The Cinefessions crew loves sharing their opinions on films, but not every movie can get the attention it deserves with a full review. Enter the Cinefessions’ Capsule Reviews. These capsule reviews cover five of the most important aspects of a film, which allow the crew to deliver their opinions on any movie clearly, decisively, and with brevity. These are not our full thoughts on any film, just a highlighting of the major pros and/or cons.
There are no weak links in Tower Heist, but Ben Stiller, Eddie Murphy, and Gabourey Sidibe are the stand outs. The whole cast is quite funny, and the characters are really likable.
Story & Script
A rich man “invests” the pensions of the entire staff of The Tower where he lives. Unfortunately for them, this rich man is really a dirty dealer, and all of their money is lost. Ben Stiller plays the manager of The Tower, a ritzy Manhattan residence. He vows to get their money back, and the only way he can do that is by robbing the man of the millions they’re certain he has in his home. The story works surprisingly well, and delivers in both catharsis and laughs. The last act gets a bit ridiculous, but I was invested enough in the characters at that point that it didn’t really matter. I just wanted to see the bad guy get it.
Brett Ratner has an extensive and eclectic filmography, but I’ve generally liked his work over the years. Tower Heist is another in his line of successful work. There’s nothing special about the editing or cinematography, aside from how well he able to use heights to create some truly tense moments, but Ratner does what he needs to tell this story clearly and humorously, which is good enough for me.
There are a couple moments of tension that fit really well in this heist film. One is toward at beginning, and acts as the motivation for this entire crime, and the second is during the finale when the crime is happening. These are small but unexpected moments that helped drive the film home for me.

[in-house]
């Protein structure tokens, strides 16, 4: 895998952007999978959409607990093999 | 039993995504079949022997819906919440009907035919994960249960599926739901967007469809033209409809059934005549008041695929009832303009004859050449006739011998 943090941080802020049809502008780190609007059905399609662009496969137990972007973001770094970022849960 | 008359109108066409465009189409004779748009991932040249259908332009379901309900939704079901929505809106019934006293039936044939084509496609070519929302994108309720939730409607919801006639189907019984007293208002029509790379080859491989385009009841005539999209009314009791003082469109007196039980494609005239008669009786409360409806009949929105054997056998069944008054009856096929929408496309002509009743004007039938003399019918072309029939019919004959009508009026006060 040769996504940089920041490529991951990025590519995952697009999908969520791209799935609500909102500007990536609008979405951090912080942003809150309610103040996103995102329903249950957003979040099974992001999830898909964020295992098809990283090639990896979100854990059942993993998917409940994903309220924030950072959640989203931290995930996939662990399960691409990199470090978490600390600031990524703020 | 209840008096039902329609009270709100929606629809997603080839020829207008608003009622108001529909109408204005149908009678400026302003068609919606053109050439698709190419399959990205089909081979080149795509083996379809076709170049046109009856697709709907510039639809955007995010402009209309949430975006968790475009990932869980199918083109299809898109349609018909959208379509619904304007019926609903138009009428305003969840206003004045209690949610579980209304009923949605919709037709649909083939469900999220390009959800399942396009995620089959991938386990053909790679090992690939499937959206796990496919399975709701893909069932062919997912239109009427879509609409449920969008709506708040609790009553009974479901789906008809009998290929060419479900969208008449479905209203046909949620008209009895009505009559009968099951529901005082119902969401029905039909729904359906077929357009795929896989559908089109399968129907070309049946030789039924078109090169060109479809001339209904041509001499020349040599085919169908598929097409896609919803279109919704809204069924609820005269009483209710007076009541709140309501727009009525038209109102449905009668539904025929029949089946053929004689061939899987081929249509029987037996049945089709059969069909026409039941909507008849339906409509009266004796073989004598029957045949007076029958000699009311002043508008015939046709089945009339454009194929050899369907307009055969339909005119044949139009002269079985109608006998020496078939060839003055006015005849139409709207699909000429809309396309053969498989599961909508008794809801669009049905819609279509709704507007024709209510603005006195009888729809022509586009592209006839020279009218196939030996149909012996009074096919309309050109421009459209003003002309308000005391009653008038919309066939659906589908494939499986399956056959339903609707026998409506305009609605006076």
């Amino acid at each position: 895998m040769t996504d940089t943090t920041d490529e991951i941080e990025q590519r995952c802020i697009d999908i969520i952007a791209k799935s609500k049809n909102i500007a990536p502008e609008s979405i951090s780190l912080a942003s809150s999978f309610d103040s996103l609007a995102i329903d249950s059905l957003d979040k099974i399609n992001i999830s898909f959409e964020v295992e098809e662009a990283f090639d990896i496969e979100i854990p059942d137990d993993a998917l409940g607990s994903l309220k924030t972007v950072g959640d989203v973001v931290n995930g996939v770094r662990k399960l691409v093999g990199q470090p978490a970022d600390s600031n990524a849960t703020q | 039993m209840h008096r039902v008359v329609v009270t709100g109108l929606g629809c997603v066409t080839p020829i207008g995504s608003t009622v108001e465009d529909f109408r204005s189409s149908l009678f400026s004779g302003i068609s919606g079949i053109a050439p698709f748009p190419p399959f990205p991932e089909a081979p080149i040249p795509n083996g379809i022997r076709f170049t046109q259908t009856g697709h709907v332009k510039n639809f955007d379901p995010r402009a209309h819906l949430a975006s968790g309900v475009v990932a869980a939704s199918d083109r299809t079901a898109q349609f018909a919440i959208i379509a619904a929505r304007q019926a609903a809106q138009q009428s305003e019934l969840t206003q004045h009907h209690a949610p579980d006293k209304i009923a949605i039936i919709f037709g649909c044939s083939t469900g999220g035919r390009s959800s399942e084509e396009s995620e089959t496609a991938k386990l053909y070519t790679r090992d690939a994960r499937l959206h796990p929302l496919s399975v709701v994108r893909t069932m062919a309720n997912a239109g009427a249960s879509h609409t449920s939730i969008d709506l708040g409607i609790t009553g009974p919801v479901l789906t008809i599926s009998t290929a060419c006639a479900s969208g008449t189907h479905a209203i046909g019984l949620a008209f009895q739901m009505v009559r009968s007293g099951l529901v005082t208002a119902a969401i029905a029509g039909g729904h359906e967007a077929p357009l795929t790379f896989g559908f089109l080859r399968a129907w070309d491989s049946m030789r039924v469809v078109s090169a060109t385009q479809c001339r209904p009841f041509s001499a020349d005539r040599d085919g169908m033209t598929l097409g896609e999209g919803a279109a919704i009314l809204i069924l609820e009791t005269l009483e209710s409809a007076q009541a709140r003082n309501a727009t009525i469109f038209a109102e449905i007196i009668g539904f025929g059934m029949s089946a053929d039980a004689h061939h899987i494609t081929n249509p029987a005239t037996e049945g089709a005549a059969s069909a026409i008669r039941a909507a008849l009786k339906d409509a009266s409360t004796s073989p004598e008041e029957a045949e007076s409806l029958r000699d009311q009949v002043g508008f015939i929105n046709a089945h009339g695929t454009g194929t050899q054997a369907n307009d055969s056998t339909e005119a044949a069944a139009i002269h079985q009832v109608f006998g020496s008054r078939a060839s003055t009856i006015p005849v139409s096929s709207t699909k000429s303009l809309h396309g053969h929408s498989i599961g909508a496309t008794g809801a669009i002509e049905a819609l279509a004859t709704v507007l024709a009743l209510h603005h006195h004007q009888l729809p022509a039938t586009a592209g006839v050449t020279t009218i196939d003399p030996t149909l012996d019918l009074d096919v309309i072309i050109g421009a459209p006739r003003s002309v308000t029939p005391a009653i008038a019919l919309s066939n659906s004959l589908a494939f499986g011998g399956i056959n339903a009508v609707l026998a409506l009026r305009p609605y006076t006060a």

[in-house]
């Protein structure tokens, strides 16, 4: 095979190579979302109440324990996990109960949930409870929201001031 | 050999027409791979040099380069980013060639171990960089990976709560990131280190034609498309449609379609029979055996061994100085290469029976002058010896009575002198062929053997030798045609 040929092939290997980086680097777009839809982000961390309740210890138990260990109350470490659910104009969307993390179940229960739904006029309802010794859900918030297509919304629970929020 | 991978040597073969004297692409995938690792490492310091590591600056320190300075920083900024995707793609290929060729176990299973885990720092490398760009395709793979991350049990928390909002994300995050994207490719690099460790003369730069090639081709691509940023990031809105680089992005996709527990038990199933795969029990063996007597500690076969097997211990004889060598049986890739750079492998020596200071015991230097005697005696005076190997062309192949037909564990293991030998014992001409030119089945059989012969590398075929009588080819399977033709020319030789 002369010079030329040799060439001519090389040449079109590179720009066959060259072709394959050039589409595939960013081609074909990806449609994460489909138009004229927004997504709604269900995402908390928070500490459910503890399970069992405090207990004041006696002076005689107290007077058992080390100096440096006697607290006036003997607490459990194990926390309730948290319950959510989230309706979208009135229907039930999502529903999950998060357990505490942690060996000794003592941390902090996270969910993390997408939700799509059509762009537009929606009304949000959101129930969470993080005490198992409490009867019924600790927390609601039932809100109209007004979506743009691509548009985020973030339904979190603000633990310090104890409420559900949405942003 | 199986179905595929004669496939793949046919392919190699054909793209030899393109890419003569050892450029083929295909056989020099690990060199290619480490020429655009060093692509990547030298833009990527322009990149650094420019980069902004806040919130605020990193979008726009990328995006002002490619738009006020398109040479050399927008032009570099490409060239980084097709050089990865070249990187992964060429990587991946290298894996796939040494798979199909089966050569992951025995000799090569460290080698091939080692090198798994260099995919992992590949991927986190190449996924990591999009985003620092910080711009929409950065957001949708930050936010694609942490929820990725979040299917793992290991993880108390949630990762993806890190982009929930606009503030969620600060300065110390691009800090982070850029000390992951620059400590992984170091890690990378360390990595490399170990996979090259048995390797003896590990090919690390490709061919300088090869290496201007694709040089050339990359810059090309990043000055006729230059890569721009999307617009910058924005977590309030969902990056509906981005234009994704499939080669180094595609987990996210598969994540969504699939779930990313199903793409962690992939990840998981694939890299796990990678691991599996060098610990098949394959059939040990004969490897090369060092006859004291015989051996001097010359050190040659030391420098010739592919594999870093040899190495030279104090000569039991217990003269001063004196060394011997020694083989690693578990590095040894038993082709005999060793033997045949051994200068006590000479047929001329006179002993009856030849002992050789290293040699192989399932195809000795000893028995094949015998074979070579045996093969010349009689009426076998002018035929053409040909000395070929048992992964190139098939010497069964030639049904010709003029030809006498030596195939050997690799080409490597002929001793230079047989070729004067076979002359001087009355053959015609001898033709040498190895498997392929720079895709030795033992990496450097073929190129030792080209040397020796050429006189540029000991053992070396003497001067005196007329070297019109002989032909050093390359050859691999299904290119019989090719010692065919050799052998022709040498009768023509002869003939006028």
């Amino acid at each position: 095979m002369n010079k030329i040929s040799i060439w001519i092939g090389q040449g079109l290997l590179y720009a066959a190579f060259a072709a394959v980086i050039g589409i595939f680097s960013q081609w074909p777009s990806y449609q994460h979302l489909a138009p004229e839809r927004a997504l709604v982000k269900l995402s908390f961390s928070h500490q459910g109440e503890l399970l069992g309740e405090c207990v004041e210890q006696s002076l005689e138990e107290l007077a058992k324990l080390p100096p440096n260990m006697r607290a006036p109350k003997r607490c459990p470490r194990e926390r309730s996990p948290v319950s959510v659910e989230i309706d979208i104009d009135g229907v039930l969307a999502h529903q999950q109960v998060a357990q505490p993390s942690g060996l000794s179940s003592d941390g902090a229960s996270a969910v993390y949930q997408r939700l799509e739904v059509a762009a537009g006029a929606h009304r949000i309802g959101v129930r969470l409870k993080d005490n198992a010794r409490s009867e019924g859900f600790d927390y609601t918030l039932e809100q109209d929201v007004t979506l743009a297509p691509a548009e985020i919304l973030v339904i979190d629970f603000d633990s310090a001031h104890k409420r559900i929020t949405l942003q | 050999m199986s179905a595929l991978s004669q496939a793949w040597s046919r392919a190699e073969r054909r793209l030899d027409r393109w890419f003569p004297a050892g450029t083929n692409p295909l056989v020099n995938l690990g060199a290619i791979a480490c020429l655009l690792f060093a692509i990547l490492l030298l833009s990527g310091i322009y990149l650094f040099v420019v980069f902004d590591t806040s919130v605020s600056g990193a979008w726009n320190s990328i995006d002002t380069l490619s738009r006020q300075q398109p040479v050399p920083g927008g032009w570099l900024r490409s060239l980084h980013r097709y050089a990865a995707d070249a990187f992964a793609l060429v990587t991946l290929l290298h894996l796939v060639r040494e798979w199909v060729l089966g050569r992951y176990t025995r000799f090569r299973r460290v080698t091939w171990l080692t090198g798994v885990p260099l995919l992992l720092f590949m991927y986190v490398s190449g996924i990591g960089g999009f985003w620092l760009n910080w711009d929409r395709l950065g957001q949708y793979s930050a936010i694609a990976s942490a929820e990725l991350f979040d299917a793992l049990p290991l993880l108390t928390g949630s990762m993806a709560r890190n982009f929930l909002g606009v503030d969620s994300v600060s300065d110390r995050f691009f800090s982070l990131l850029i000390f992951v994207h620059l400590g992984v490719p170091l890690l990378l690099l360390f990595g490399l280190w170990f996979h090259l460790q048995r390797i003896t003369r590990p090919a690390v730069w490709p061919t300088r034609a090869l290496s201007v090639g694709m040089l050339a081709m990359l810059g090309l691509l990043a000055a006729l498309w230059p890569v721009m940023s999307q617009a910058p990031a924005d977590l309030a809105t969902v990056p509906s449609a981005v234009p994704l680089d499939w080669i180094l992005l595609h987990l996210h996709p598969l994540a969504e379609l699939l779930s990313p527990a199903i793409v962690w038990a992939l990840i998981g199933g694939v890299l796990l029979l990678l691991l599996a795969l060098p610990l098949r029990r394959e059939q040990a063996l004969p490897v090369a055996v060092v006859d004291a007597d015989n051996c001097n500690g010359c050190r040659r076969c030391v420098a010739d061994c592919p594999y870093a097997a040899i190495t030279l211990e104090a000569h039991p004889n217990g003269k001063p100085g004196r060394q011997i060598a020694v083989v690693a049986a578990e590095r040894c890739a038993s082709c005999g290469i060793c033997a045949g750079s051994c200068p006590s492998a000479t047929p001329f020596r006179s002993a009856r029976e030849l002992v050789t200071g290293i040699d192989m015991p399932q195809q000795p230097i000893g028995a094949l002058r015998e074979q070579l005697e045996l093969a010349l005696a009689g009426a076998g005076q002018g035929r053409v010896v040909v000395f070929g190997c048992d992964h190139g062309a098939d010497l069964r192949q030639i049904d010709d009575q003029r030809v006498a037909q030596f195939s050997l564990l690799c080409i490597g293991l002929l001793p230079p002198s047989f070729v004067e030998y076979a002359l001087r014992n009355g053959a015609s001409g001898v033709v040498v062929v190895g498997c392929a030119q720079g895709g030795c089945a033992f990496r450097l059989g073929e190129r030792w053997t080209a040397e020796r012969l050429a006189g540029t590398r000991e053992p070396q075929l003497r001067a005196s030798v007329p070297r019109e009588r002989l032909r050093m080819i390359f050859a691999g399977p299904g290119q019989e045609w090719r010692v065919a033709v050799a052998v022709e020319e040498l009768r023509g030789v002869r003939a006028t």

There is enough comedy in this that I would enjoy watching it again. I’m not sure how many times I could watch it before it got stale, but I’m sure I’d enjoy it a second time at least.
Tower Heist is an enjoyable heist film, but the target audience is a bit unclear, which ultimately hurt the film. There are moments where the movie feels like a family film, but then there are times where the sexual references and language destroy that image. Still, I laughed quite a bit during Tower Heist. The characters drive this story, and you really want to see the bad guy get what’s coming to him.
Branden has been a film fan since he was young, roaming the halls of Blockbuster Video, trying to find the grossest, scariest looking VHS covers to rent and watch alone in the basement. It wasn’t until recently, though, that Branden started seeking out the classics of cinema, and began to develop his true passion for the art form. Branden approaches each film with the unique perspective of having studied the art from the inside, having both a bachelor’s and master’s degree in acting. He has been a film critic since 2010, and has previously written for Inside Pulse Movies, We Love Cult, and Diehard Gamefan. His biggest achievement as a film critic, to date, has been founding Cinefessions and turning it from a personal blog to a true film website, housing hundreds of film and television reviews, and dozens of podcasts.